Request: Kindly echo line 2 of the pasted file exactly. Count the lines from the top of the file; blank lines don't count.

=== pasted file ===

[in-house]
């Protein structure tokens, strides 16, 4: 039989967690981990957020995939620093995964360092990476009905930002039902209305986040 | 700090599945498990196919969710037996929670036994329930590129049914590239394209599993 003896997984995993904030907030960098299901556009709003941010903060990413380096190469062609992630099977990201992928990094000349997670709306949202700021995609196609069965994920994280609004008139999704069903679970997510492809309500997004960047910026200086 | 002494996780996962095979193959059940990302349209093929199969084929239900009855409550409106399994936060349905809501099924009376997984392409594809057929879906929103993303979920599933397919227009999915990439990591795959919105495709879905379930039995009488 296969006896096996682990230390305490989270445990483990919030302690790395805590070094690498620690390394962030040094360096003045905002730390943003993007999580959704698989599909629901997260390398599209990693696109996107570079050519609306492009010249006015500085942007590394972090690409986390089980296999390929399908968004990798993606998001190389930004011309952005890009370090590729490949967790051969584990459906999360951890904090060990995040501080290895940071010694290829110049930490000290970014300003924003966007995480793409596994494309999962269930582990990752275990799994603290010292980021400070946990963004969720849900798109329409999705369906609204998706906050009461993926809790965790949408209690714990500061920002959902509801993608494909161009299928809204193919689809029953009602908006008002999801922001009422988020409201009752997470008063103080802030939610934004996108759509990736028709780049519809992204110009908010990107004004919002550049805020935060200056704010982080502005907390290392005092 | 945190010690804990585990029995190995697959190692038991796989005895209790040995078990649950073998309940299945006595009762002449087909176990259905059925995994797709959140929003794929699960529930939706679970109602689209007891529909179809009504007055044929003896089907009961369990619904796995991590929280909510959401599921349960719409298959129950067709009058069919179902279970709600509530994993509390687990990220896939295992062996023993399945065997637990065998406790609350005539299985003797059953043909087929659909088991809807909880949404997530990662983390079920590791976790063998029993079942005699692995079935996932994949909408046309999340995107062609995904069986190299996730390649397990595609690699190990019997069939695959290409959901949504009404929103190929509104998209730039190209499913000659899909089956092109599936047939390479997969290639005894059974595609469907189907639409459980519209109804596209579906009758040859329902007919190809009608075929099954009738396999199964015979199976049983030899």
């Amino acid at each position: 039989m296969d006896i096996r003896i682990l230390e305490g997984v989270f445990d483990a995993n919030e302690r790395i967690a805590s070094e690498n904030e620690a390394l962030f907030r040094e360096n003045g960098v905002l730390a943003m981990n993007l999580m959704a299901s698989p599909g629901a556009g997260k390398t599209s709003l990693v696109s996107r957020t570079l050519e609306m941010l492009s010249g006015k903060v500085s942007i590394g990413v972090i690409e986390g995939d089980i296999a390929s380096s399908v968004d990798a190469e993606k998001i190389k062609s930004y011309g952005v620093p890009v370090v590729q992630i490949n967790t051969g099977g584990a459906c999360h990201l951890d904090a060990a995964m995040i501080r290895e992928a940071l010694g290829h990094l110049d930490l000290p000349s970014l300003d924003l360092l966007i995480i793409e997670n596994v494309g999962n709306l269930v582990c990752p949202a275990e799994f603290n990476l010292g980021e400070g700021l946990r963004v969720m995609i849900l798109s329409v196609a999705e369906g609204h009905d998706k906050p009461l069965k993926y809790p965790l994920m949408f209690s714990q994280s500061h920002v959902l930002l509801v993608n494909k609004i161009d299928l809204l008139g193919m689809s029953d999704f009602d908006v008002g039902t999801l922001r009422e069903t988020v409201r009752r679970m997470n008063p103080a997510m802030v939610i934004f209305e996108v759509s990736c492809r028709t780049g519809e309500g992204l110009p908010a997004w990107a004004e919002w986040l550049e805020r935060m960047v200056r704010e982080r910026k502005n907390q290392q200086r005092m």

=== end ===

């Protein structure tokens, strides 16, 4: 039989967690981990957020995939620093995964360092990476009905930002039902209305986040 | 700090599945498990196919969710037996929670036994329930590129049914590239394209599993 003896997984995993904030907030960098299901556009709003941010903060990413380096190469062609992630099977990201992928990094000349997670709306949202700021995609196609069965994920994280609004008139999704069903679970997510492809309500997004960047910026200086 | 002494996780996962095979193959059940990302349209093929199969084929239900009855409550409106399994936060349905809501099924009376997984392409594809057929879906929103993303979920599933397919227009999915990439990591795959919105495709879905379930039995009488 296969006896096996682990230390305490989270445990483990919030302690790395805590070094690498620690390394962030040094360096003045905002730390943003993007999580959704698989599909629901997260390398599209990693696109996107570079050519609306492009010249006015500085942007590394972090690409986390089980296999390929399908968004990798993606998001190389930004011309952005890009370090590729490949967790051969584990459906999360951890904090060990995040501080290895940071010694290829110049930490000290970014300003924003966007995480793409596994494309999962269930582990990752275990799994603290010292980021400070946990963004969720849900798109329409999705369906609204998706906050009461993926809790965790949408209690714990500061920002959902509801993608494909161009299928809204193919689809029953009602908006008002999801922001009422988020409201009752997470008063103080802030939610934004996108759509990736028709780049519809992204110009908010990107004004919002550049805020935060200056704010982080502005907390290392005092 | 945190010690804990585990029995190995697959190692038991796989005895209790040995078990649950073998309940299945006595009762002449087909176990259905059925995994797709959140929003794929699960529930939706679970109602689209007891529909179809009504007055044929003896089907009961369990619904796995991590929280909510959401599921349960719409298959129950067709009058069919179902279970709600509530994993509390687990990220896939295992062996023993399945065997637990065998406790609350005539299985003797059953043909087929659909088991809807909880949404997530990662983390079920590791976790063998029993079942005699692995079935996932994949909408046309999340995107062609995904069986190299996730390649397990595609690699190990019997069939695959290409959901949504009404929103190929509104998209730039190209499913000659899909089956092109599936047939390479997969290639005894059974595609469907189907639409459980519209109804596209579906009758040859329902007919190809009608075929099954009738396999199964015979199976049983030899």